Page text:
NOW AND THEN: P&PC at 100
By Pulp & Paper Canada
MILESTONES1903 With enthusiasm for the industry, the first issue of the Pulp & Paper Magazine of Canada hit the presses. The new magazine was conceived as a "monthly magazine devoted to the interest o...
By Pulp & Paper Canada
1903 With enthusiasm for the industry, the first issue of the Pulp & Paper Magazine of Canada hit the presses. The new magazine was conceived as a “monthly magazine devoted to the interest of the Canadian pulp and paper manufacturer and trade”.
“Looking ahead to pulp and paper manufacturing as a permanent specialty of Canada, it would seem to be safer to let the world look to Canada for its needs than for Canada to be begging for trade in a chronic condition of over-production…Nature has endowed Canada, as a whole, with overwhelming advantages in two points — that is, unlimited permanent water powers, and almost unlimited raw material in spruce and other forests, while our labouring population is not behind any in the world in industry and intelligence.”
With a subscription rate of $1 per year, many of the same elements are still seen today, with articles about technological innovations, mill features and information about the industry. The first issue included:
British Paper Industry and Canadian Trade
Fibres for Paper Making
Canada and her Forest Assets
Anglo-Canadian Pulp Trade
Is the Paper Industry Overdeveloped?
Scandinavian Pulp Trade
Pulp Mills at the Sault (with folded blueprint)
Quebec Pulpwood Association
That year it was noted that “to make one ton of pulp, the raw material required is 2.2 cords of wood ($5), 500 lbs. of sulphur dioxide gas ($15 per ton), and 450 lbs. of limestone ($1.75 per ton) — that is the raw material used in making one ton of pulp costs about $15.”
George Johnson, Dominion Statistician, reporting on the wood pulp industry of Canada in 1902, stated that the industry was carried on at 35 mills, which had an output of 240,989 tons of wood pulp. Of this quantity, 15,210 tons were mechanical pulp, 76,735 sulphite, and 9,044 soda.
One of the notable milestones written about during that first year read:
“The Canada Paper Co. recently installed a machine at their Windsor Mills factory, whose capacity is thus described by a Montreal paper: The paper is 30 per cent wider than any heretofore made in this country, being 141 inches or eleven feet nine inches in width when first off the machine. The first roll made was afterwards cut into two sheets of about 70 inches each, being the first of this width ever made side by side in Canada. The machine is 200 feet long, and stands in a building 260 feet long by 50 broad. An idea of the wonderful growth of the paper-making industry in this country can be imagined by comparing the changes that have taken place since the recent general manager of the company, F.J. Campbell, entered its service twenty-two years ago. The widest sheet made at that time was little more than half the width of that turned out by this very remarkable machine.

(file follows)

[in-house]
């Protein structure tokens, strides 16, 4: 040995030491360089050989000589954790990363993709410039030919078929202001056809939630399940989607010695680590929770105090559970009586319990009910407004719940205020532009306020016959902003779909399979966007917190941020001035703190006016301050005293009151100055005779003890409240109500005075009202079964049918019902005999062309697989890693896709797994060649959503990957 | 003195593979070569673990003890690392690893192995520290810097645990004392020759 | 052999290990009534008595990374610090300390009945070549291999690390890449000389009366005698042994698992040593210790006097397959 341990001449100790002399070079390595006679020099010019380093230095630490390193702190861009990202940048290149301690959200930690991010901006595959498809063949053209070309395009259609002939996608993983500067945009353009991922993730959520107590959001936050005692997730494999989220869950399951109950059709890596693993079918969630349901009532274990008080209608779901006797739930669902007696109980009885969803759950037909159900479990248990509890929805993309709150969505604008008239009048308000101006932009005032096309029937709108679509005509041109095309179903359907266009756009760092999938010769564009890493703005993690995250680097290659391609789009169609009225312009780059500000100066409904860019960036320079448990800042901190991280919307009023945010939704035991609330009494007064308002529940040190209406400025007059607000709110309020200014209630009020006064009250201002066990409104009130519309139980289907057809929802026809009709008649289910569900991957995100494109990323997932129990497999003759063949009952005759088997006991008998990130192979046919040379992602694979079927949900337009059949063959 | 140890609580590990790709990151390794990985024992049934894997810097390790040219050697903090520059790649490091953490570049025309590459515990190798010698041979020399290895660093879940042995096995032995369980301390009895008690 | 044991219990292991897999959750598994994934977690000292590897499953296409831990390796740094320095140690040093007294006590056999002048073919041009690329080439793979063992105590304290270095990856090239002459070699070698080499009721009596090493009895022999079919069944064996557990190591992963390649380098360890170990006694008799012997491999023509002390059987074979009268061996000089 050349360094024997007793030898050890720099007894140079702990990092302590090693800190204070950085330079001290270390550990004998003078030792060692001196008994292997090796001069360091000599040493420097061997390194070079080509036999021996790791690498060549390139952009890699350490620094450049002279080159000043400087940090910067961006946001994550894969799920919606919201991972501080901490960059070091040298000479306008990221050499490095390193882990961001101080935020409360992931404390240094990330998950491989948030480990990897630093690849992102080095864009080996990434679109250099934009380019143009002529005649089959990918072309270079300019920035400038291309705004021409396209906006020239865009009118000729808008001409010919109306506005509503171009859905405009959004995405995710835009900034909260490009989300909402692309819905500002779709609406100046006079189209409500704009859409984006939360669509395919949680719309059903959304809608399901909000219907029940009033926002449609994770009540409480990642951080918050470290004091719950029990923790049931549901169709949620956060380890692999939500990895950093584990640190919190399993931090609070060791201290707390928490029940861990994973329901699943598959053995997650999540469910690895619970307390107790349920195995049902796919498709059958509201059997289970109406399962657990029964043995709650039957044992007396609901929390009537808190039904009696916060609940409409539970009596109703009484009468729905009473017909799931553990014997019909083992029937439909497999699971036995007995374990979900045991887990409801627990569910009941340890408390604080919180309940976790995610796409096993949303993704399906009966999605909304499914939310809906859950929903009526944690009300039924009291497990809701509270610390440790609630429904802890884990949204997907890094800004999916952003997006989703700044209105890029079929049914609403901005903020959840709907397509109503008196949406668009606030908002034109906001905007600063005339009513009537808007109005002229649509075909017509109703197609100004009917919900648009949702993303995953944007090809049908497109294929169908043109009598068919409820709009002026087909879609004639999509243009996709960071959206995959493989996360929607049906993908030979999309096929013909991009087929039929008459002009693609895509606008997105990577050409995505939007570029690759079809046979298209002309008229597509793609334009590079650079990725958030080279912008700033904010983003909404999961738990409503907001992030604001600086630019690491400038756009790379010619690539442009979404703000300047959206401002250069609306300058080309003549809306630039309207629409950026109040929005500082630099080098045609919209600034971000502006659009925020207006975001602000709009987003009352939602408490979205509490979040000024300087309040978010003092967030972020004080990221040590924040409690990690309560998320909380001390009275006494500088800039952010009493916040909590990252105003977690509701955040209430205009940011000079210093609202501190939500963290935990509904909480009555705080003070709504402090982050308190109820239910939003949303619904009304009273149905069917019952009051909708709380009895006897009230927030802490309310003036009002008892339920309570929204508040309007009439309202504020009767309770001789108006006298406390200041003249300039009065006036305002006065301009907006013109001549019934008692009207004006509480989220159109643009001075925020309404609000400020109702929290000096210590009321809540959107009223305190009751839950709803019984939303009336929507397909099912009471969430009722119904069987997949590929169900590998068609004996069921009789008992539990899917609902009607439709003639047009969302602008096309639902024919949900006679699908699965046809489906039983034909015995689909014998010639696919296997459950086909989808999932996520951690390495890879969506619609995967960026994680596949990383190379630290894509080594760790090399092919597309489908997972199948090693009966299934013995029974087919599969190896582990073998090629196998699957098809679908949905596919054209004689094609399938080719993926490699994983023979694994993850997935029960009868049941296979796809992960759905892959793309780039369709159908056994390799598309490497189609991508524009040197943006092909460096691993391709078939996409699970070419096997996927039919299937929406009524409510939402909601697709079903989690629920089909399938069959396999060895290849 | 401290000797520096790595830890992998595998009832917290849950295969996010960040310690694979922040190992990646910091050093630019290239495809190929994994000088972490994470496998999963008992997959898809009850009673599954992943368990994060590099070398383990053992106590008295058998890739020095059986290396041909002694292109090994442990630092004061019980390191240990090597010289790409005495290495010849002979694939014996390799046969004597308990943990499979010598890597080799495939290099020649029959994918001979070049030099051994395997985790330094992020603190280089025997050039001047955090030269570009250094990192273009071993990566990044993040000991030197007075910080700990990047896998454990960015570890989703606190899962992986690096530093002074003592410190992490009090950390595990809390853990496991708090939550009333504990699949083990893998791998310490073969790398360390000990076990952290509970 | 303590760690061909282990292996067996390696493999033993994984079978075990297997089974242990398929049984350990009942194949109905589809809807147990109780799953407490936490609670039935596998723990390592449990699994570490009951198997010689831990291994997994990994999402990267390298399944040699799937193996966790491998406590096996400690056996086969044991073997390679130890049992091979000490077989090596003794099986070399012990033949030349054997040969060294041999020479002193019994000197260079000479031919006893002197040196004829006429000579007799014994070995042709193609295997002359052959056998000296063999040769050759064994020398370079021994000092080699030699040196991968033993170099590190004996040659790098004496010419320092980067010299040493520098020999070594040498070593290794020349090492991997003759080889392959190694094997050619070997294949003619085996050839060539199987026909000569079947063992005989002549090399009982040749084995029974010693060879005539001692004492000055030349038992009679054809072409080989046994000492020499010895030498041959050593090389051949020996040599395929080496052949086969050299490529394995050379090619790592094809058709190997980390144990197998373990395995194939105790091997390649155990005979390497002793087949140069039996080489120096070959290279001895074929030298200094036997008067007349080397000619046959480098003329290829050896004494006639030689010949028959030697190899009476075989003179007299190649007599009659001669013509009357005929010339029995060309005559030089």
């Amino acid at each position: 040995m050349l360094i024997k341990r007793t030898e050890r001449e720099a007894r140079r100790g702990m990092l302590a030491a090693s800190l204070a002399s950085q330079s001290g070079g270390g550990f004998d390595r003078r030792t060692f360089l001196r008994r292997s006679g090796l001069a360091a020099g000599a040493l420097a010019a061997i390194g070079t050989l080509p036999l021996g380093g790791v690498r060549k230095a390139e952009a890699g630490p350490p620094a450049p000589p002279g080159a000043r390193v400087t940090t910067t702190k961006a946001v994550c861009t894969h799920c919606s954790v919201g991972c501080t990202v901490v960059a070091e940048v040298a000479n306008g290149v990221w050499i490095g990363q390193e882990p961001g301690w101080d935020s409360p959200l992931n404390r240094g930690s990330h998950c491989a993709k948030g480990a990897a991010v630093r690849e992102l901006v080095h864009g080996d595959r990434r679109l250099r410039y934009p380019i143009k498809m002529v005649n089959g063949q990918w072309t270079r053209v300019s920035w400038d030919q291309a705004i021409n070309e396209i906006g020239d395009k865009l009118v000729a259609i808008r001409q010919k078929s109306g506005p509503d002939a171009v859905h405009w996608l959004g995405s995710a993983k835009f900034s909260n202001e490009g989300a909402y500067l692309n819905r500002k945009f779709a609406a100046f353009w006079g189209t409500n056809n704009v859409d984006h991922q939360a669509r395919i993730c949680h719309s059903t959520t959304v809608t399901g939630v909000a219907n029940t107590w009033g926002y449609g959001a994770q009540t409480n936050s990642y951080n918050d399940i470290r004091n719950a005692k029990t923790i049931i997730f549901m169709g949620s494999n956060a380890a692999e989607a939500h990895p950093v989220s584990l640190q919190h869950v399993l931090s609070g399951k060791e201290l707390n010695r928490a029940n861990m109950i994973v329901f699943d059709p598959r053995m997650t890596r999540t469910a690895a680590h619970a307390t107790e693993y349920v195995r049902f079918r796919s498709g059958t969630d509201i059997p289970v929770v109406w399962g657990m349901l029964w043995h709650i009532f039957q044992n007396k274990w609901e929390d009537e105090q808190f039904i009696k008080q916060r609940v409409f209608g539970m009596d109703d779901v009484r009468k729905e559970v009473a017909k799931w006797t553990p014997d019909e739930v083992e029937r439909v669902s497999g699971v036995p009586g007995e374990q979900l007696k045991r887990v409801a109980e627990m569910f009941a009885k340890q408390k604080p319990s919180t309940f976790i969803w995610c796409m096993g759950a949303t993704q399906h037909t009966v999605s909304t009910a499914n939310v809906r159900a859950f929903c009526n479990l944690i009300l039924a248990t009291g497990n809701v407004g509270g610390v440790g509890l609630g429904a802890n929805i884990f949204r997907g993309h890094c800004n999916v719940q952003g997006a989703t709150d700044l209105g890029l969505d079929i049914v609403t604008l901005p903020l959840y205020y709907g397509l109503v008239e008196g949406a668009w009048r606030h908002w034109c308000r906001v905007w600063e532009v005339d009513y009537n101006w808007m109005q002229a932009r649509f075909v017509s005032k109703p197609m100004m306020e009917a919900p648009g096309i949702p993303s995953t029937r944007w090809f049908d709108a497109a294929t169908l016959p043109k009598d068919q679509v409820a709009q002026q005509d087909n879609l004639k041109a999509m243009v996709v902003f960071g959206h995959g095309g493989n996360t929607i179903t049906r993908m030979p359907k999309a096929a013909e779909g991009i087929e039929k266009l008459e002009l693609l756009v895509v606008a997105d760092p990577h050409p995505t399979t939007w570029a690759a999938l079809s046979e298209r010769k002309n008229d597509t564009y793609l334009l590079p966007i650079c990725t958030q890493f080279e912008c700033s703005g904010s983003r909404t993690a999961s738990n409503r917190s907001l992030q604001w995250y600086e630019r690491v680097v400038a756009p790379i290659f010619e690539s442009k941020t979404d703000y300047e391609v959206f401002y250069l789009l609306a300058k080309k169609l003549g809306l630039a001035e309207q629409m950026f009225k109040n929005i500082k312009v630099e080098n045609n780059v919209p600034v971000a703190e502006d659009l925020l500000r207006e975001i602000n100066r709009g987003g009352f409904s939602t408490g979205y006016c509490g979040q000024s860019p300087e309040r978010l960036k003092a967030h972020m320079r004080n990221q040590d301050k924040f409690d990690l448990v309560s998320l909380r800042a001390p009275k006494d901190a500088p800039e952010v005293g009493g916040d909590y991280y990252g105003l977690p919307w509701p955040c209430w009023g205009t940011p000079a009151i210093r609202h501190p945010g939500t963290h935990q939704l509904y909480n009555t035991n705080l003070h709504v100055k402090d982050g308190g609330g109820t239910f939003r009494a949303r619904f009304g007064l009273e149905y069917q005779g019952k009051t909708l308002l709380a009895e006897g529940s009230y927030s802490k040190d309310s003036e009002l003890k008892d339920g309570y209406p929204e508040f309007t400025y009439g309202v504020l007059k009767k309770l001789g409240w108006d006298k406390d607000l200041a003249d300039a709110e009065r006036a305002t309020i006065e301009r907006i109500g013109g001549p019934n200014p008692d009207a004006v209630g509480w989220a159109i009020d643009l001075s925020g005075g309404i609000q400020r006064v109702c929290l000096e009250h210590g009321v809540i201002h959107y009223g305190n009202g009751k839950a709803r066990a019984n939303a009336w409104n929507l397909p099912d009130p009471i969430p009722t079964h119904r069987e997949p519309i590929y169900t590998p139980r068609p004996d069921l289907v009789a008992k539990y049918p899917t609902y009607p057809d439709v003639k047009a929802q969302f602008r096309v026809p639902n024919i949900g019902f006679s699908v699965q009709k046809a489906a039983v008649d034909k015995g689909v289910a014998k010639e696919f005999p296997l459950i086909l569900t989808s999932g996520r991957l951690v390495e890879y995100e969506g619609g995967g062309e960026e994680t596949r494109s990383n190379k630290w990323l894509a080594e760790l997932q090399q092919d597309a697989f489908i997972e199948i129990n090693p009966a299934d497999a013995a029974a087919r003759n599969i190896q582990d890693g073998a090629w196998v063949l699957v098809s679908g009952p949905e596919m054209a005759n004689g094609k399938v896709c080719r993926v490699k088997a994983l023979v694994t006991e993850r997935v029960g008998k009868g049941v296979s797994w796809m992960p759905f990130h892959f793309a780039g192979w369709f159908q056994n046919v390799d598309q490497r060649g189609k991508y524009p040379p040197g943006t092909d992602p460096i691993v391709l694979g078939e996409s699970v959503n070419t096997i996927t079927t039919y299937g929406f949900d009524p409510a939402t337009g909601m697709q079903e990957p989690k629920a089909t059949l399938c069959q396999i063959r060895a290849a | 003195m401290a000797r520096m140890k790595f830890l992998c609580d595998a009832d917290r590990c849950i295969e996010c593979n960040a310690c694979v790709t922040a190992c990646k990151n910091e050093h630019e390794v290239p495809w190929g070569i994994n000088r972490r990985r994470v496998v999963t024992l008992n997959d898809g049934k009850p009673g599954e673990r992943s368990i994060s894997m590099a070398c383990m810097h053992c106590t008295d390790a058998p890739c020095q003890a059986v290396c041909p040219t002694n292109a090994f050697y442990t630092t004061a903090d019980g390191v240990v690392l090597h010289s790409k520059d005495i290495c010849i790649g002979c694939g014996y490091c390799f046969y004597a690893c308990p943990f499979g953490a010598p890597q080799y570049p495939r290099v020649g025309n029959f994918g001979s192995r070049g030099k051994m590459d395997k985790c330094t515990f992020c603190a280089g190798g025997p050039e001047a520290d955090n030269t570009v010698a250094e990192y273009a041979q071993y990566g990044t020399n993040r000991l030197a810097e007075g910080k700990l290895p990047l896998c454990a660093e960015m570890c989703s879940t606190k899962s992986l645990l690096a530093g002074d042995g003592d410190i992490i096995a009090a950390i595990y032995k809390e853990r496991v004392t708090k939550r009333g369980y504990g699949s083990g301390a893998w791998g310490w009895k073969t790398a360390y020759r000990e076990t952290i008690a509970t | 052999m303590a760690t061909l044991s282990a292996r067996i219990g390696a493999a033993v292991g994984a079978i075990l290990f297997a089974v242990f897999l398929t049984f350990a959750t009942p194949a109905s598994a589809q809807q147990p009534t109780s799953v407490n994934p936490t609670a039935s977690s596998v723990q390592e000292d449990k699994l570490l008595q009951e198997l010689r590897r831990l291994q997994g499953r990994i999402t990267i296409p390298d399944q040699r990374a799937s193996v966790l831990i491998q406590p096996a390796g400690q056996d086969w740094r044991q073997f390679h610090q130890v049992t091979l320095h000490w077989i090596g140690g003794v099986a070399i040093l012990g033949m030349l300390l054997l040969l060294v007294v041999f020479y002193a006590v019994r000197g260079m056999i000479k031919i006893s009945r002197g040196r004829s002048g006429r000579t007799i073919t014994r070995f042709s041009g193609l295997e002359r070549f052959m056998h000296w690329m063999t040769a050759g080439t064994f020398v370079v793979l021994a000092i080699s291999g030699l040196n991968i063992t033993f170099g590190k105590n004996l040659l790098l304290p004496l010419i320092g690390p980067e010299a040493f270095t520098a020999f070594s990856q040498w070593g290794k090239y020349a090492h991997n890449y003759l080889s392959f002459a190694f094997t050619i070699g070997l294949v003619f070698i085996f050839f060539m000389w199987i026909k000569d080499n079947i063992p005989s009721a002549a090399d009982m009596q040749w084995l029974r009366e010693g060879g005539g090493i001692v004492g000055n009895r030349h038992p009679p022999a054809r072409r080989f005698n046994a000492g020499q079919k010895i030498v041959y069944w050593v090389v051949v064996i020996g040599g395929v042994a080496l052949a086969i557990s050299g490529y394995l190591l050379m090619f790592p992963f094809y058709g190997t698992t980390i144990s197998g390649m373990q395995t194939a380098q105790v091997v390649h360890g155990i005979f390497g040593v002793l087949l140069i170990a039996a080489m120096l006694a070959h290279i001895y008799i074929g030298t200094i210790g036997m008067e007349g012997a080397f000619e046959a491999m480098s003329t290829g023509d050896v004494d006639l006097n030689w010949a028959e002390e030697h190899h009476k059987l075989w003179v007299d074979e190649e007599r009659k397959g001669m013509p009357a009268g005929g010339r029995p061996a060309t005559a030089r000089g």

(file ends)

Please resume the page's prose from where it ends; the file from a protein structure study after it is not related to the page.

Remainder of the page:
1913 By 1913, the Pulp and Paper Magazine of Canada was describing itself as “A Semi-Monthly Magazine Devoted to the Science and Practice of the Pulp and Paper Manufacturing Industry with an Up-to-date Review of Conditions in the Allied Trades.”
The price had doubled with subscriptions in Canada to be $2.00, elsewhere $2.50. Single copies 20.
At this time, the size was expanded from approximately 6 in. by 9 in. sheets to the present-day format.
Shades of the present-day softwood lumber dispute could be seen in previous days: “The countervailing duty on wood pulp proposed by the new tariff bill was stricken out by the Senate Finance Committee today and all retaliatory duties against Canadian wood pulp were removed.”
Quebec and Ontario Paper Company opened one of the country’s first integrated pulp and paper mills at Thorold, ON. Amongst other advanced ideas it used recycled exhaust steam to heat dryers and had electrical drives for the grinders instead of water.
1914 The first Annual Meeting of the Canadian Pulp and Paper Association was held in Montreal on February 26 at the Windsor Hotel.
1915 The Technical Section of the CPPA was born and its first meeting was held in the Chemistry Building of McGill University in Montreal. The new section’s mission was “to stimulate interest in the science of pulp & papermaking in Canada to provide means for entertaining of ideas amongst its members and to encourage original investigations.”